GE Healthcare insists anaesthesia machines used by NHS pose ‘no direct patient risk’

The health tech giant has advised not to connect its devices to a network in order to avoid hacking attacks.
By Tammy Lovell
03:31 AM
Cybersecurity

GE Healthcare says its anaesthetic machines pose no patient risk, after concerns that the devices could be tampered with by hackers.

Cybersecurity firm, CyberMDX, flagged a vulnerability related to the GE Aestiva and GE Aespire 7100 and 7900 devices, that could allow hackers to alter the amount of anaesthetic delivered to patients and silence alarms which indicate danger.

According to researchers, if a machine was connected to a hospital’s networks via terminal servers, an attacker could remotely modify its parameters by forcing the device to revert to a less secure version of the communication protocol.

But Hannah Huntly, global external affairs manager for GE Healthcare, said its investigation found there was no clinical hazard or direct patient risk.

“There is no vulnerability with the anaesthesia device itself, and we generally recommend that anaesthesia devices not be connected to a network,” she said.

The Royal College of Anaesthetists (RCoA) also stated there was no reason to panic over use of the devices.

“In the unlikely situation where hacking of a single device may take place, patients should be reassured that their anaesthetist will be monitoring them constantly and will have received many years of training to rectify immediately the situation of a device failure,” said RCoA council member, Dr Helgi Johansson.

WHY IT MATTERS

Fears were raised that patients could be put at risk in NHS hospital trusts using the devices.  

“We’re currently assessing the volume of these particular anaesthetic machines in use across England and will be sharing any subsequent advice with trusts in the coming days,” an NHS Digital spokesperson said.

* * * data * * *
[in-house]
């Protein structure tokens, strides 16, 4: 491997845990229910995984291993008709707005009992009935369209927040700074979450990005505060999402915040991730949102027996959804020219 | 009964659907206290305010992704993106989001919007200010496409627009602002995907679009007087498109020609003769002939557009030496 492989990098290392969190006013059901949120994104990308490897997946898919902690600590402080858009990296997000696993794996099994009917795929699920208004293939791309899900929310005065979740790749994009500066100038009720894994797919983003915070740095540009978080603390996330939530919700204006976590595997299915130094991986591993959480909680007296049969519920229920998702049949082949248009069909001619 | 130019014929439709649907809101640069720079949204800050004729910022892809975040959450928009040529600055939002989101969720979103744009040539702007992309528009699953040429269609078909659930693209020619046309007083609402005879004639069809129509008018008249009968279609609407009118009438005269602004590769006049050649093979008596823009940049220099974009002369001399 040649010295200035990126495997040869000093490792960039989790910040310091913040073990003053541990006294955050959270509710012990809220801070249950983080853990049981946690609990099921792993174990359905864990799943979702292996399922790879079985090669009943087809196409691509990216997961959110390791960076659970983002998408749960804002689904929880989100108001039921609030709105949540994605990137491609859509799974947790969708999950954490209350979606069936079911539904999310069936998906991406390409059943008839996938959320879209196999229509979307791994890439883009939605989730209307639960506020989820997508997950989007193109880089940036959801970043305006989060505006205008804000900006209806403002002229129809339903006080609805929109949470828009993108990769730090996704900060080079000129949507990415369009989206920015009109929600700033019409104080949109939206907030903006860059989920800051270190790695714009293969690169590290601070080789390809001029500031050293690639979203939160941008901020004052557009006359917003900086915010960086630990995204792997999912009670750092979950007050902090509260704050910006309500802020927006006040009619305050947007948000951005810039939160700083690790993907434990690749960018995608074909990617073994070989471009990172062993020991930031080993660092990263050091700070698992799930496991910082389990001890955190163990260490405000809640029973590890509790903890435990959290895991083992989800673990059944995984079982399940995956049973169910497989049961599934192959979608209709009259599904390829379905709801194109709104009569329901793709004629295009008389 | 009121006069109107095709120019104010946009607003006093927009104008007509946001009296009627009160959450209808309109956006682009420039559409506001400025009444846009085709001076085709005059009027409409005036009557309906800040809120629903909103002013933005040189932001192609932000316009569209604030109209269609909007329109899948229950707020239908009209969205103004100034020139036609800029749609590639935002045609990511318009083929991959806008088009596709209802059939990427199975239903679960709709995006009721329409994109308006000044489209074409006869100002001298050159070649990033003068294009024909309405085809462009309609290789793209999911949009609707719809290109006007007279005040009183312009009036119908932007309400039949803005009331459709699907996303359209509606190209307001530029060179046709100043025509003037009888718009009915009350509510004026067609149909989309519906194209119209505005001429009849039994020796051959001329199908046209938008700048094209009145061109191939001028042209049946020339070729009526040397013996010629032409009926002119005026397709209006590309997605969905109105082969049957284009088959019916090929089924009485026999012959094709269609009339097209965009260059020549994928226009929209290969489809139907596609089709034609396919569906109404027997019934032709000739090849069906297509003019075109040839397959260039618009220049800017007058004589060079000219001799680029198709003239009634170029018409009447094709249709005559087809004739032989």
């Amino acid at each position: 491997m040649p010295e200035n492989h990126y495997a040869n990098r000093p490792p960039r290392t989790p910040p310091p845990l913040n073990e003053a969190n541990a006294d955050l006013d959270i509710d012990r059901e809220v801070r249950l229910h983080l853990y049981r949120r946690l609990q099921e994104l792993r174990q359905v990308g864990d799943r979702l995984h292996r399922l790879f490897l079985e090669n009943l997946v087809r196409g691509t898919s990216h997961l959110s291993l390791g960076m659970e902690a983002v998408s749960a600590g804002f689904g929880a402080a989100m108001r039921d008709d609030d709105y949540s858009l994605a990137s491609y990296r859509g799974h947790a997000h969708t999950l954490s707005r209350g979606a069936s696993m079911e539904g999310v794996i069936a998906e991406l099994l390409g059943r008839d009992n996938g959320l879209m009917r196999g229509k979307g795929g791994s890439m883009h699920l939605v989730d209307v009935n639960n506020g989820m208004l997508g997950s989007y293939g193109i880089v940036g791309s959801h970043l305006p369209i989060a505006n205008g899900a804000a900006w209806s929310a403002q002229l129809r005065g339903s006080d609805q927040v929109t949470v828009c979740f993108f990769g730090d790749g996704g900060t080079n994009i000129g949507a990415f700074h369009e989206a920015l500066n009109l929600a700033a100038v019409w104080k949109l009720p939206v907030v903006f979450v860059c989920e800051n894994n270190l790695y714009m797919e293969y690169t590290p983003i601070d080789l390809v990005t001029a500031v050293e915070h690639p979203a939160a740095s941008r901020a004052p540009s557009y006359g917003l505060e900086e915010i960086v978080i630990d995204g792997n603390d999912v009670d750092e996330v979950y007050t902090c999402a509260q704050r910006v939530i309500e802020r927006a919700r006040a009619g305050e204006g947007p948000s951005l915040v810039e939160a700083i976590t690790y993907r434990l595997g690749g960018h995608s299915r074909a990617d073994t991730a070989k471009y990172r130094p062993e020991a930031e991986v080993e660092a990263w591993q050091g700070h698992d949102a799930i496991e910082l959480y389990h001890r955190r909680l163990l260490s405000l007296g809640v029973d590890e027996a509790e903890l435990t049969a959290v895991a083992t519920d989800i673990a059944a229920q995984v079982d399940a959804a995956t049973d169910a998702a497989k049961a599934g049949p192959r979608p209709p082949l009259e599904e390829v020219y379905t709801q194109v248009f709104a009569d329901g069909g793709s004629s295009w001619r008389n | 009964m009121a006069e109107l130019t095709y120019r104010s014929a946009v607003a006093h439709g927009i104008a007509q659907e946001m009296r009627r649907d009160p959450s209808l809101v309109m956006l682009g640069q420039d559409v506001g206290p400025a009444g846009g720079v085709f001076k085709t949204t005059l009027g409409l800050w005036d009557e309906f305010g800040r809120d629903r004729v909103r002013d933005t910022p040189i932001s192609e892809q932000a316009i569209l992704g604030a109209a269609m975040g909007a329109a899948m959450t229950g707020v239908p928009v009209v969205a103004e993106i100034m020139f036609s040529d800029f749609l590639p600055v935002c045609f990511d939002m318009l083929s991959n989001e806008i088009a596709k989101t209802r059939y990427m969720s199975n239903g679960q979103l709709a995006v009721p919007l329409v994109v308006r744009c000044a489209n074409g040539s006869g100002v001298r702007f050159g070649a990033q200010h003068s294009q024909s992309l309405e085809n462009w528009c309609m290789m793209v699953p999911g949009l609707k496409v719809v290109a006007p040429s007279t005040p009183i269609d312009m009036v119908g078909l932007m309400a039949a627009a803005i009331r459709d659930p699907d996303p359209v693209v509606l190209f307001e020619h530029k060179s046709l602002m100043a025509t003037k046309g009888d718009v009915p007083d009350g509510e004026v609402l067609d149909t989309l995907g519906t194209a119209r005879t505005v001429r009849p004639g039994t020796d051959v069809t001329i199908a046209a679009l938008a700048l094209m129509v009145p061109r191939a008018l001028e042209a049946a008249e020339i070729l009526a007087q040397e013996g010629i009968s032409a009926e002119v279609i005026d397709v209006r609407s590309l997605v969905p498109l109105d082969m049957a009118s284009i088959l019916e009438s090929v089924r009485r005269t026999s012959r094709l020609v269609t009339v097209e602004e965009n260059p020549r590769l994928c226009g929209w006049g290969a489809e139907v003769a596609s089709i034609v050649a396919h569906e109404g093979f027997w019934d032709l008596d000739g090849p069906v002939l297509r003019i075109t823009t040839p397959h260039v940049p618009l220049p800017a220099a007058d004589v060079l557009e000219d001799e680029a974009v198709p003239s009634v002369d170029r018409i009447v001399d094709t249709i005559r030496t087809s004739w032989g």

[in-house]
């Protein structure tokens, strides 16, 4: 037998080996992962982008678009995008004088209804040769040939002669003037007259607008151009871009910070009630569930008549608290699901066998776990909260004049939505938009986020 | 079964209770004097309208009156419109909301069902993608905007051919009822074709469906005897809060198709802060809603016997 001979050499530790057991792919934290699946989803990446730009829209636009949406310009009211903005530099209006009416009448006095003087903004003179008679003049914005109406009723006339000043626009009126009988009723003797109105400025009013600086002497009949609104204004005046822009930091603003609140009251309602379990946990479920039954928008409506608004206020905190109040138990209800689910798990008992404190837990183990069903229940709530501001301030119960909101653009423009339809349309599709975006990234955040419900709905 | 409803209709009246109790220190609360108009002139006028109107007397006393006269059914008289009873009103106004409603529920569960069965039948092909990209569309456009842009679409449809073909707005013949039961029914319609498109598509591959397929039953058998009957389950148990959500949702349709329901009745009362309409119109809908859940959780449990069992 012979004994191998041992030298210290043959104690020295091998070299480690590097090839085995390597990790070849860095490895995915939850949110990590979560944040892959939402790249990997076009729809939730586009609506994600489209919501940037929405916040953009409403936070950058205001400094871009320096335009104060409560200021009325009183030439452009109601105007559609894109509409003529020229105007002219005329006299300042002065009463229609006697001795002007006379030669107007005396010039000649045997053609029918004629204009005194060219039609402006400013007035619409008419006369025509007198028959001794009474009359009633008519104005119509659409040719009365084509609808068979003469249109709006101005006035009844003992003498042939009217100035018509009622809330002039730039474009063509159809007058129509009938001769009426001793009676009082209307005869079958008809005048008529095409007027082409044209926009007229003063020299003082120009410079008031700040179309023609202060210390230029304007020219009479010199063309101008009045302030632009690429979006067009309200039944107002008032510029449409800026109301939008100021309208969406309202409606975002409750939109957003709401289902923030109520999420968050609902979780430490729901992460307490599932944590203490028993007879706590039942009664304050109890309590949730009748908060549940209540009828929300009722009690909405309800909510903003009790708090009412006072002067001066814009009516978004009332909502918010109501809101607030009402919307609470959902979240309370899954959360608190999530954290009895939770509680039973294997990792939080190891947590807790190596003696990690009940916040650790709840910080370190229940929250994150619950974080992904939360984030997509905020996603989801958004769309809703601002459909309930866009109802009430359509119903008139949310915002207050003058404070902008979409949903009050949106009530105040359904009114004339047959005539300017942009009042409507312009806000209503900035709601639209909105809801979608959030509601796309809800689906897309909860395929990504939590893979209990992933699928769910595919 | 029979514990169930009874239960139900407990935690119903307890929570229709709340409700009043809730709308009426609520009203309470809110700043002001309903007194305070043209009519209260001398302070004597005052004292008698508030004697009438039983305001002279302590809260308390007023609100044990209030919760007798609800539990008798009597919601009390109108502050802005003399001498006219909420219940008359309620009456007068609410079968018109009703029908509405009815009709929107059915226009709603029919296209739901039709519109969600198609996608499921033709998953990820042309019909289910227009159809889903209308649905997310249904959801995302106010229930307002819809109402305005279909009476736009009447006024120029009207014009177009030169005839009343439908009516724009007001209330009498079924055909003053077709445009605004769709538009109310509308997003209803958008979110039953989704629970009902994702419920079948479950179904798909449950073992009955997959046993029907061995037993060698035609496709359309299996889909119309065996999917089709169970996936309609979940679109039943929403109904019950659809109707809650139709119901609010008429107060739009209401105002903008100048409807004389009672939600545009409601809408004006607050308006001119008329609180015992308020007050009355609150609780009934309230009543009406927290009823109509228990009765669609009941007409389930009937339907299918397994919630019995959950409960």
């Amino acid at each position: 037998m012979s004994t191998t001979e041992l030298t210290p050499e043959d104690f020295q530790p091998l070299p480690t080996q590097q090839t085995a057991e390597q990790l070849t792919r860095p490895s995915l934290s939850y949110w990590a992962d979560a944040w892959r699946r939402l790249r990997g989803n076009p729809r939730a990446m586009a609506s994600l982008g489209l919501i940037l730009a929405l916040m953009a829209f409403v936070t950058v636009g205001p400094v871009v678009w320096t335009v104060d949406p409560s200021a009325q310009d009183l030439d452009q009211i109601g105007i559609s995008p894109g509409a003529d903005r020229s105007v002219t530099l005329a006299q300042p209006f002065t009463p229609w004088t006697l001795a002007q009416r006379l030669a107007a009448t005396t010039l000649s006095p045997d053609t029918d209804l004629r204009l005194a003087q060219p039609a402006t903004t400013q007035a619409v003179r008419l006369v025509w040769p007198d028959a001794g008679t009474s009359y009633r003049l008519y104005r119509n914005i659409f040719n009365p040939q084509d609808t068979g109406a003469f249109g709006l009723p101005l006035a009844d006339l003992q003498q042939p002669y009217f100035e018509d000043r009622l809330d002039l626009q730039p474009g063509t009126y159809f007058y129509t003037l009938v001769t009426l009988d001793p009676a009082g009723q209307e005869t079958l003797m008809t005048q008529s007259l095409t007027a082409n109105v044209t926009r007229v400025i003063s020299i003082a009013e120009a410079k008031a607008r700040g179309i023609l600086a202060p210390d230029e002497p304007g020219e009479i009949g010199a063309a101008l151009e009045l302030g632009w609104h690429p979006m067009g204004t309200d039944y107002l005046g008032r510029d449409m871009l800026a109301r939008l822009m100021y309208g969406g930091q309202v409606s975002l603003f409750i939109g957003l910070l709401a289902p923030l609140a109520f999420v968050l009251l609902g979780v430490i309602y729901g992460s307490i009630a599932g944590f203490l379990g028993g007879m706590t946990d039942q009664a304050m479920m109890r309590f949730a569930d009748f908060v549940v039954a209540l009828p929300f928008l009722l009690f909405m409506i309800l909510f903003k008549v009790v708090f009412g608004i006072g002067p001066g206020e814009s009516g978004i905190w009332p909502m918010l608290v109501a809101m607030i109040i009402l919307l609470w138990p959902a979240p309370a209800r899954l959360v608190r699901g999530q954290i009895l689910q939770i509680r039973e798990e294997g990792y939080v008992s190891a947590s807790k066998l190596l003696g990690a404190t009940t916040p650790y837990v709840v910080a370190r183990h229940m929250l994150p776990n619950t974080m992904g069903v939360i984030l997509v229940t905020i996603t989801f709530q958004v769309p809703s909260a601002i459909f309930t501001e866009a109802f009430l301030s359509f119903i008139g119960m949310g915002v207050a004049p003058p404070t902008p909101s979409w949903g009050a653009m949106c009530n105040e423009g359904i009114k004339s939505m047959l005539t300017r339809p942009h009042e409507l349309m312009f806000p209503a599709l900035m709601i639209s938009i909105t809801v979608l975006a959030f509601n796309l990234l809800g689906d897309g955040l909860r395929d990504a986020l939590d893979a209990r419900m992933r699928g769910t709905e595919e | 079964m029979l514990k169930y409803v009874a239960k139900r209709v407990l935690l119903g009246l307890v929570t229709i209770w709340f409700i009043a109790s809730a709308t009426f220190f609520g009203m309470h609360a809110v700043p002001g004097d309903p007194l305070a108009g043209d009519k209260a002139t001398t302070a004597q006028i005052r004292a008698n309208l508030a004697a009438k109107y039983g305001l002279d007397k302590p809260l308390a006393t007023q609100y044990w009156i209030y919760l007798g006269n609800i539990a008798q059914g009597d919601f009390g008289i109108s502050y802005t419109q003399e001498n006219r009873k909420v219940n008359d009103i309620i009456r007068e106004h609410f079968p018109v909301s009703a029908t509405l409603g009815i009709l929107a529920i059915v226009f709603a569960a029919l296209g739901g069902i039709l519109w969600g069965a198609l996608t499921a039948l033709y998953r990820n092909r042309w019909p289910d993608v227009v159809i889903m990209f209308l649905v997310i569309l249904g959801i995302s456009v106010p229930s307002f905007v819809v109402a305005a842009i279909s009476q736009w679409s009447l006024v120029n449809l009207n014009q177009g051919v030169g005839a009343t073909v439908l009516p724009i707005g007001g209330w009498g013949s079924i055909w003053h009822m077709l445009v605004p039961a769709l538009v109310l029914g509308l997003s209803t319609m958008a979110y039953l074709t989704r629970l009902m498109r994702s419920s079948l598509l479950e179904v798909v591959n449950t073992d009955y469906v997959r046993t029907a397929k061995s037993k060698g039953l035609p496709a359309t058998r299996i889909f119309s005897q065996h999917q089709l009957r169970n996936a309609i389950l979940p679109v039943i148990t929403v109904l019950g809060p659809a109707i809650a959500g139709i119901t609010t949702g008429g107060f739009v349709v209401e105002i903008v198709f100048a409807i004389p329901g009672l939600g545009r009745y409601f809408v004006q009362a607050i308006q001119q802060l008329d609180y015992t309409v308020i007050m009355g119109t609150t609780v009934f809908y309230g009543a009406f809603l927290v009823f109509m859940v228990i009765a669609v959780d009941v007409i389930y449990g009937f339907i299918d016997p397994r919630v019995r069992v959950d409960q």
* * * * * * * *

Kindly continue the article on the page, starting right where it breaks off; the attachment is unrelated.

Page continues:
The Medicines and Healthcare products Regulatory Agency said it is working with the manufacturer and the Association of Anaesthetists of Great Britain and Ireland, to establish the effects of any vulnerability.

THE LARGER TREND

In May 2017 the WannaCry ransomware attack severely disrupted more than 80 NHS hospital trusts causing 19,000 patient appointments to be cancelled.

A recent report by the Institute of Global Health Innovation at Imperial College London, led by Lord Ara Darzi, called for investment in cyber-security to be prioritised to prevent the NHS being a “vulnerable target” for hackers.

ON THE RECORD

Axel Wirth, distinguished healthcare architect at US software company, Symantec Corporation, told Healthcare IT News: “Although a vulnerability may be exploitable when I have the device in front of me with full access to it, it doesn’t mean that under normal use an attacker could execute the same attack.

“I don’t want to downplay the problem - medical device cybersecurity is an issue that has been ignored too long, but I also don’t think we need to panic. I advise proceeding with a sense of urgency, yet in a planned and coordinated approach.”